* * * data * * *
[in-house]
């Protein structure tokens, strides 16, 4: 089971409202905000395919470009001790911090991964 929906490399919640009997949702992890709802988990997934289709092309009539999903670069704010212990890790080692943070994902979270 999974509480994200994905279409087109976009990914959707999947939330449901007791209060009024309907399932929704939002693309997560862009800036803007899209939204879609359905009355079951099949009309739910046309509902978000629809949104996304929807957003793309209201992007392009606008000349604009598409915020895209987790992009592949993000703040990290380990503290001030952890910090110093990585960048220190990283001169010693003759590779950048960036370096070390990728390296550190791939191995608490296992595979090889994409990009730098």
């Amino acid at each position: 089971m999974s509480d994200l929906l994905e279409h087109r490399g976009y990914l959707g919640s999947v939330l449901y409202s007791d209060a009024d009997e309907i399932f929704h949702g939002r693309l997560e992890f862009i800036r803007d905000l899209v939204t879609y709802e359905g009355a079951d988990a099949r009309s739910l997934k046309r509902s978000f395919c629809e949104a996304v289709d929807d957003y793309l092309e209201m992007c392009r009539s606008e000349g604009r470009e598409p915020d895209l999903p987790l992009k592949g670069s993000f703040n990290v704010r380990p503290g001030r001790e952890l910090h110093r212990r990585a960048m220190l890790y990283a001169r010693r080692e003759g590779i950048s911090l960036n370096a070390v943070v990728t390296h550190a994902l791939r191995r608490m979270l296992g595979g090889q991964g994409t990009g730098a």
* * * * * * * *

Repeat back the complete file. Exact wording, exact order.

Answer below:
[in-house]
């Protein structure tokens, strides 16, 4: 089971409202905000395919470009001790911090991964 929906490399919640009997949702992890709802988990997934289709092309009539999903670069704010212990890790080692943070994902979270 999974509480994200994905279409087109976009990914959707999947939330449901007791209060009024309907399932929704939002693309997560862009800036803007899209939204879609359905009355079951099949009309739910046309509902978000629809949104996304929807957003793309209201992007392009606008000349604009598409915020895209987790992009592949993000703040990290380990503290001030952890910090110093990585960048220190990283001169010693003759590779950048960036370096070390990728390296550190791939191995608490296992595979090889994409990009730098």
């Amino acid at each position: 089971m999974s509480d994200l929906l994905e279409h087109r490399g976009y990914l959707g919640s999947v939330l449901y409202s007791d209060a009024d009997e309907i399932f929704h949702g939002r693309l997560e992890f862009i800036r803007d905000l899209v939204t879609y709802e359905g009355a079951d988990a099949r009309s739910l997934k046309r509902s978000f395919c629809e949104a996304v289709d929807d957003y793309l092309e209201m992007c392009r009539s606008e000349g604009r470009e598409p915020d895209l999903p987790l992009k592949g670069s993000f703040n990290v704010r380990p503290g001030r001790e952890l910090h110093r212990r990585a960048m220190l890790y990283a001169r010693r080692e003759g590779i950048s911090l960036n370096a070390v943070v990728t390296h550190a994902l791939r191995r608490m979270l296992g595979g090889q991964g994409t990009g730098a």